• An improved benefits package which will reduce your outgoings.
  • More vacation time may be as acceptable to you as more money.
  • Better stock options will convert into more wealth at some point.
  • More remote working will save you time and gas money.
  • Corporate-paid professional membership fees will reduce your outgoings.
  • A better bonus package for achieving agreed goals gives you the incentive and the organization a strong reason to accept your demand.

Let DoNotPay Do It for You

Preparing, researching, and clarifying things before you respond with time and skill. Writing the salary negotiation letter or email takes experience. If you want to maximize your chances of success, you may choose to ask DoNotPay to do that heavy lifting for you. All you have to do is follow these four steps, then sit back and wait for DoNotPay to research and prepare your response.

  1. Search "negotiate my salary" on DoNotPay.
  2. Enter the name of your company and the industry you work in, so we can find the right wage statistics for your role.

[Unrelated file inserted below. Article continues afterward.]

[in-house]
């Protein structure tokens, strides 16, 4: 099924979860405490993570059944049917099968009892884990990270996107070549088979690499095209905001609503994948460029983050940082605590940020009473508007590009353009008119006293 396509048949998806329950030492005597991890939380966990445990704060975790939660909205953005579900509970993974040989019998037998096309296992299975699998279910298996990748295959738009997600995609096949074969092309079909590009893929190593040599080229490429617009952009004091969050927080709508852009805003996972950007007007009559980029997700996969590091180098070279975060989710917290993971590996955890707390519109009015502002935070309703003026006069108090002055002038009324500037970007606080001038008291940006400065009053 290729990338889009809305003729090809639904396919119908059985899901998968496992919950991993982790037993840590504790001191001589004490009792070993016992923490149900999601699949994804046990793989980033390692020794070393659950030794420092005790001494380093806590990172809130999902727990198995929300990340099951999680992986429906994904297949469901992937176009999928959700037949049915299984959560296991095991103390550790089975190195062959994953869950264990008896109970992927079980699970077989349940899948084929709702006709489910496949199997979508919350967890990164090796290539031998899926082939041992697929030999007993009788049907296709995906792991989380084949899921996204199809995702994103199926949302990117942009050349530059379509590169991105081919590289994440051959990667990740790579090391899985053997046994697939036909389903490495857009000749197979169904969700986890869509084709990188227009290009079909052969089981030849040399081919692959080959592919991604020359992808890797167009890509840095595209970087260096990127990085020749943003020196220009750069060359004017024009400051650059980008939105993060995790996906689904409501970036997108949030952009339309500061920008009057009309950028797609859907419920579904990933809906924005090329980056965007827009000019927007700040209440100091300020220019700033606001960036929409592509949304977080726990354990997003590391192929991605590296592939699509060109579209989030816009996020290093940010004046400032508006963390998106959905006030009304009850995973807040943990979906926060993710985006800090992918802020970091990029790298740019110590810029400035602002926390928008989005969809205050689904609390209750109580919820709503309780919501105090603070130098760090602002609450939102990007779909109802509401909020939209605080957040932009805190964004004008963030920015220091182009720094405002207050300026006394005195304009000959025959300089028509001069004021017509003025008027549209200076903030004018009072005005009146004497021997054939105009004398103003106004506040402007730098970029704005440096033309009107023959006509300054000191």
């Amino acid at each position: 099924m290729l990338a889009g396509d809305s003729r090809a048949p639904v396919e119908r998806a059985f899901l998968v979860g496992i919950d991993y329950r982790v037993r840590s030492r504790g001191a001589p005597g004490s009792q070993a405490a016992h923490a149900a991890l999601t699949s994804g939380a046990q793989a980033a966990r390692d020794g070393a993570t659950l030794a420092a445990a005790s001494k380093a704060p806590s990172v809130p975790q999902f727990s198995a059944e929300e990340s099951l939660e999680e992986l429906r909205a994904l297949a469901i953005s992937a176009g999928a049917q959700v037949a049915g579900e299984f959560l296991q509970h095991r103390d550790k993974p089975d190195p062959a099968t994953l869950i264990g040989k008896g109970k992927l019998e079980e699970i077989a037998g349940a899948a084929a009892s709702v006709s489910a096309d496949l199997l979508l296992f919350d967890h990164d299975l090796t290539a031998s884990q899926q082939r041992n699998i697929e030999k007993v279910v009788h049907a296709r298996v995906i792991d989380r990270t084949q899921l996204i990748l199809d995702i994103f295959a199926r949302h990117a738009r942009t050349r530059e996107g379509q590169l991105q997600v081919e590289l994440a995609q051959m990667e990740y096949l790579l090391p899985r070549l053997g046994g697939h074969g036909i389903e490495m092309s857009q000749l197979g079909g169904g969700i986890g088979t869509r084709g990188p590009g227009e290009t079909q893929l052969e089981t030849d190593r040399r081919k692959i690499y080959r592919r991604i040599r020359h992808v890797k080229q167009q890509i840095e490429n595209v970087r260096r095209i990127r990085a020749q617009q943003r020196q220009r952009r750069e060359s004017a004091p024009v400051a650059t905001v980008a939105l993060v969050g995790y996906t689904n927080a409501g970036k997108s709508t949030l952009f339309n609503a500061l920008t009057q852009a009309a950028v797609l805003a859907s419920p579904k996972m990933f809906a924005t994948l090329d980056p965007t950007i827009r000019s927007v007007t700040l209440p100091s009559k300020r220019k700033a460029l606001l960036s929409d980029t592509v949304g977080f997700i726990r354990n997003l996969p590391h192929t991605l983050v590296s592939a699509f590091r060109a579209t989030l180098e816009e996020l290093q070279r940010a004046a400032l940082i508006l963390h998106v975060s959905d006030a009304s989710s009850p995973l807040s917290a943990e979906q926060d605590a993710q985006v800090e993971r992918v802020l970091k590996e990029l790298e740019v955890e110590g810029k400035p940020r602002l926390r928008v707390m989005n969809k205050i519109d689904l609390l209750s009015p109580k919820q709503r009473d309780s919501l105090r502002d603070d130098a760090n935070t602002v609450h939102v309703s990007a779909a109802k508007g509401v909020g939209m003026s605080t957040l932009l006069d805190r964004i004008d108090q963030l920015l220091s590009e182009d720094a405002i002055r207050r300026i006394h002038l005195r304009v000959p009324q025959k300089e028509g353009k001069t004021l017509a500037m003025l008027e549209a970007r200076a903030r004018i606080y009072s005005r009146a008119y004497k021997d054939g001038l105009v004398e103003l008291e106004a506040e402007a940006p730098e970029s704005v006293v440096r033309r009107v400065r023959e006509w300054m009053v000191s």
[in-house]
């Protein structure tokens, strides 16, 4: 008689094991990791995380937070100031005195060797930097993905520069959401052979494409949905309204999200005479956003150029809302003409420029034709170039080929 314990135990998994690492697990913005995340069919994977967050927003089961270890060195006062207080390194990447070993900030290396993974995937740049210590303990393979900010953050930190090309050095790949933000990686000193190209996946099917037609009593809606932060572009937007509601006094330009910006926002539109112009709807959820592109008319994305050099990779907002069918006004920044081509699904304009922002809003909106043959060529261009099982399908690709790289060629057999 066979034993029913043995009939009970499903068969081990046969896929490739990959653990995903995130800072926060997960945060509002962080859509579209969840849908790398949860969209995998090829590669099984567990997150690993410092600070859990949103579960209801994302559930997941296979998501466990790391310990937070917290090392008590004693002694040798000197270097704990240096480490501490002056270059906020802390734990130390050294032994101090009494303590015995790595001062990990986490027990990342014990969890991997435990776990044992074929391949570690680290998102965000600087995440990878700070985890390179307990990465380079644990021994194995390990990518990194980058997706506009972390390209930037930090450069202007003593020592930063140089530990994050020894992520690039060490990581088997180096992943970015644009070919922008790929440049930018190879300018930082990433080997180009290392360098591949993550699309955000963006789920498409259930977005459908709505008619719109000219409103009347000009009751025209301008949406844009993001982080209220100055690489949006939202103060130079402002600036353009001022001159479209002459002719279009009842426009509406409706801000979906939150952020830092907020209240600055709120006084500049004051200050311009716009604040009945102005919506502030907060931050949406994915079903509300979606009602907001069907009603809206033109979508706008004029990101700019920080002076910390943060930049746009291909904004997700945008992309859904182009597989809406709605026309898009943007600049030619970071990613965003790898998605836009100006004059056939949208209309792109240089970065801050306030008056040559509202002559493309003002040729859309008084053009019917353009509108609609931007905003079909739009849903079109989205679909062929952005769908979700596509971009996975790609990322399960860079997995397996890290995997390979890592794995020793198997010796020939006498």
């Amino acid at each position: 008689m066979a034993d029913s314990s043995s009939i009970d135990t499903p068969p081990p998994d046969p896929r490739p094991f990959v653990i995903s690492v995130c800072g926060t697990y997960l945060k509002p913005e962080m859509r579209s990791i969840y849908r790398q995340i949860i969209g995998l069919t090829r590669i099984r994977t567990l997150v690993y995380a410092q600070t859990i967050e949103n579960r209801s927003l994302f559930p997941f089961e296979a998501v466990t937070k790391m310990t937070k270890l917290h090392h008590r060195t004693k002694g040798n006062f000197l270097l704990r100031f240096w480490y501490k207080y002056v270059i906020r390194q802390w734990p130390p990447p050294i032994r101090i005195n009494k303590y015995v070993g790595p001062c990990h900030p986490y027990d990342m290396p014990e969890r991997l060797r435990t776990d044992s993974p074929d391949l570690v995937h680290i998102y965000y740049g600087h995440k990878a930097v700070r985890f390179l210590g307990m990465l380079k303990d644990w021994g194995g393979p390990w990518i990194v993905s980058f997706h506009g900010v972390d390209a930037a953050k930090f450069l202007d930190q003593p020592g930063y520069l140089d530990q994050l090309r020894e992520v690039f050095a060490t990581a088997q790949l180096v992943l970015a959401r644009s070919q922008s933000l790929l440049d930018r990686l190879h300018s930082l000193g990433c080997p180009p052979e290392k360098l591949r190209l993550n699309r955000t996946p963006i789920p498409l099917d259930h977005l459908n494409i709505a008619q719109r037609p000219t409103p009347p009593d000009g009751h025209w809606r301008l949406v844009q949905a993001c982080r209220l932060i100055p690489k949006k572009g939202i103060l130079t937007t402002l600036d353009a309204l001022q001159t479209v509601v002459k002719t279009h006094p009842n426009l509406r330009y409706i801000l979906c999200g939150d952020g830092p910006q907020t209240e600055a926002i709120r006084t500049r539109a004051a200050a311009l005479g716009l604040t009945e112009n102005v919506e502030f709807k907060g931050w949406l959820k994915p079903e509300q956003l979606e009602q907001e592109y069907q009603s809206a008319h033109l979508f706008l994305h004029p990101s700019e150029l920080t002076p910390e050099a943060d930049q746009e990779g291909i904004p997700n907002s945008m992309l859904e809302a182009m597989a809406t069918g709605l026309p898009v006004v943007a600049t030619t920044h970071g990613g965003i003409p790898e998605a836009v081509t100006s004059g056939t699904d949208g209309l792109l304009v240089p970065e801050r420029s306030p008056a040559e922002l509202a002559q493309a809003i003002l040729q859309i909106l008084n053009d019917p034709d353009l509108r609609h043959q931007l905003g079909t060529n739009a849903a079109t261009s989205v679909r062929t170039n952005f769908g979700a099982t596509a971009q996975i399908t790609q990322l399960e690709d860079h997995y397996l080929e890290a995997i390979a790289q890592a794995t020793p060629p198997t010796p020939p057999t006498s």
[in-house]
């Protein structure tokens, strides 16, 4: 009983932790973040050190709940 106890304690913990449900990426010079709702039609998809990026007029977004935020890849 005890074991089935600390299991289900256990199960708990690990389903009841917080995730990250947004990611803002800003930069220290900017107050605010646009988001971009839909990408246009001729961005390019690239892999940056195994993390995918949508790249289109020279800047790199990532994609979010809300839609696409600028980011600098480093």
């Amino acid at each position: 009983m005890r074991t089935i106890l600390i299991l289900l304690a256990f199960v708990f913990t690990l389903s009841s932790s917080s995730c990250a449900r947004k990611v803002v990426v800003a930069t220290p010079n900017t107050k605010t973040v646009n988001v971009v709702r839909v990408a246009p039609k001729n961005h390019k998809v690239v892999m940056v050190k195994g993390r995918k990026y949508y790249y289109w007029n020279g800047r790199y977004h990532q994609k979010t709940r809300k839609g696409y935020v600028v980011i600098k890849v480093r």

3. Answer a series of questions regarding your qualifications and achievements, relocation expenses, and other job offers if applicable.
  4. Enter the new base salary you would like to request.

And DoNotPay will Remember, DoNotPay works to help you decide whether you should negotiate your salary, how to get a raise once you are employed, as well as how to negotiate a salary increase by email.

What Else Can DoNotPay Do for You?

DoNotPay offers many series on many topics. For example,

Check out our series links and see all the ways we help, support, advise, and go into bat for our readers.

Offer Letter Salary Negotiation — Frequently Asked Questions

Can you lose a job offer by negotiating salary?

Yes, you can lose a job offer by demanding unreasonable compensation beyond the employer's budget and showing unprofessional behavior or attitudes that alienate the hiring manager.

How to reply to an offer letter to negotiate salary?

You can say something along the lines of "I'm very excited about the position and the opportunity to work for x company. Knowing that I can bring much value to your team, demonstrated by my x years of experience at x that we discussed during the interviews, I'm wondering if you would be willing to meet me at $x."